The Over-the-Hill Initiative is attempting to engage members of the Bahamas Contractors Association (BCA) to utilize their businesses and skills to inject new life into the inner city.
The multi-million-dollar rejuvenation project, introduced by the Minnis administration earlier this year, aims at promoting social and economic empowerment.
Samita Ferguson, Executive Manager for the Over-the-Hill Initiative partnership program addressed members of the BCA during their monthly luncheon on Wednesday afternoon.
“It’s important for us to engage the BCA to partner with us because we know that they could provide such a huge pool of resources to the entire initiative; we’re talking job opportunities and skills training,” Ferguson said.
“There are individuals within the Over-the-Hill communities who may be seeking jobs and of course, if BCA members opt to partner with us, they can provide providing skill set training to them.”
Ferguson revealed that BCA has a pilot programme in the pipeline which is targeted at providing skills training to interested unemployed Bahamians.
She said she is hopeful that the association can run the same programme in conjunction with the Over-the-Hill initiative as well.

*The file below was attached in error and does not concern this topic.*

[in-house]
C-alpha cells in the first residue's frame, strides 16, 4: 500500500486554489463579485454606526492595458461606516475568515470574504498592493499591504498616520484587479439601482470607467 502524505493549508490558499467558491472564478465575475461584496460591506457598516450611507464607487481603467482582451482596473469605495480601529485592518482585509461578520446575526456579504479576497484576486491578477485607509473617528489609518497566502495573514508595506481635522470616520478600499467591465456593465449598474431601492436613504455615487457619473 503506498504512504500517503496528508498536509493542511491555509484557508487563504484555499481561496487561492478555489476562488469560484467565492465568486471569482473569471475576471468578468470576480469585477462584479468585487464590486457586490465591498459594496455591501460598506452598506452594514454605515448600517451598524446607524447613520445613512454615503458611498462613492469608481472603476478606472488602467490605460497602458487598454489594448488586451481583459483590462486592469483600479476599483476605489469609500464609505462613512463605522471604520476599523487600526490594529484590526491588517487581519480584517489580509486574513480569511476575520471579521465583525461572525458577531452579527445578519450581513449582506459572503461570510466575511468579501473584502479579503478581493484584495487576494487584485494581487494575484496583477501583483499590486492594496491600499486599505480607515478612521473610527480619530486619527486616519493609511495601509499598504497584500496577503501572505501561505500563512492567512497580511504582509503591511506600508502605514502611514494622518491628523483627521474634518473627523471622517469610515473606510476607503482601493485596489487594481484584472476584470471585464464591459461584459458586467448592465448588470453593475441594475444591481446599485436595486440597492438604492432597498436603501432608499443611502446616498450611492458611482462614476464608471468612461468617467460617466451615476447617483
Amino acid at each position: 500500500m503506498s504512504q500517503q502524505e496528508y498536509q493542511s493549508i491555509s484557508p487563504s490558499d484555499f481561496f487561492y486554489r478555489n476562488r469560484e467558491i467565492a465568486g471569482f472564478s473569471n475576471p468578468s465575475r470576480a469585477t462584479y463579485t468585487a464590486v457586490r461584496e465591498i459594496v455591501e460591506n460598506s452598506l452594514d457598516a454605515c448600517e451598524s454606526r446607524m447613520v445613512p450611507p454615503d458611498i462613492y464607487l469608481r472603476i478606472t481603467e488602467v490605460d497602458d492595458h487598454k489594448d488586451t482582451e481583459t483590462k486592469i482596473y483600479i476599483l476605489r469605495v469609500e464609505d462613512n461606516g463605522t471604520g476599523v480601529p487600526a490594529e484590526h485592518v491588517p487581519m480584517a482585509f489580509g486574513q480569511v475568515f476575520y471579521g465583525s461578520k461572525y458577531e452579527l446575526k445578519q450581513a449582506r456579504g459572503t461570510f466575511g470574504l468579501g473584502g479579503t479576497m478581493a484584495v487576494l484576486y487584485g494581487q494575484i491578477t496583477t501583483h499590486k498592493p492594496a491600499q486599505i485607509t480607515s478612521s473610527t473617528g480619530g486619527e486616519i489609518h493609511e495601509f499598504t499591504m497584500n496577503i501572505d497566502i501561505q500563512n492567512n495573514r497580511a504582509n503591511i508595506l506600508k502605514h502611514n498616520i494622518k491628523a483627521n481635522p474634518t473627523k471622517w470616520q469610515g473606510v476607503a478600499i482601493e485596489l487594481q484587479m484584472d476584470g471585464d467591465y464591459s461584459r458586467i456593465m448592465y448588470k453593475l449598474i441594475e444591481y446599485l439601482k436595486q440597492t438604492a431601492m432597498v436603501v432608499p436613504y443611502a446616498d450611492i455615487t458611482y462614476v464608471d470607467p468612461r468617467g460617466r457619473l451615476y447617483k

“The BCA has a pilot programme that they are working on where they tap into individuals, train them, certify them and then seek to employ them,” Ferguson noted.
“That is also a part of the Over-the-Hill initiative and what we are trying to do as it relates to social and economic empowerment.
“So, it was important for us to come and network and connect with members here at the BCA today so that we can exchange vital information to forge a mutually beneficial partnership.”
The initiative’s first phase of rejuvenation is set to begin with the overhaul of the southern recreation grounds and other community parks.
“When you have a greener space and proper facilities for individuals to engage; there is less crime and there is more engagement and also economic empowerment that can be bursting forth from the park area,” she said.
“When you think about the closeness of downtown; individuals can sell their Bahamian products and even products from backyard farming and they can sell these things on the parks for their economic empowerment.
“Once you change the mindset visually, then people take pride and ownership into wanting to have, and maintain, cleaner communities. We expect this initiative to succeed in doing these things.”
An estimated $20 million has been earmarked for the roll-out of the Over-the-Hill Community Development Partnership program; the brainchild of Prime Minister Dr. Hubert Minnis.
Dr. Minnis said government remains hopeful that the rejuvenation program will not only provide a facelift for businesses and residential properties in the community, but also that crime and criminality will drastically decrease as well.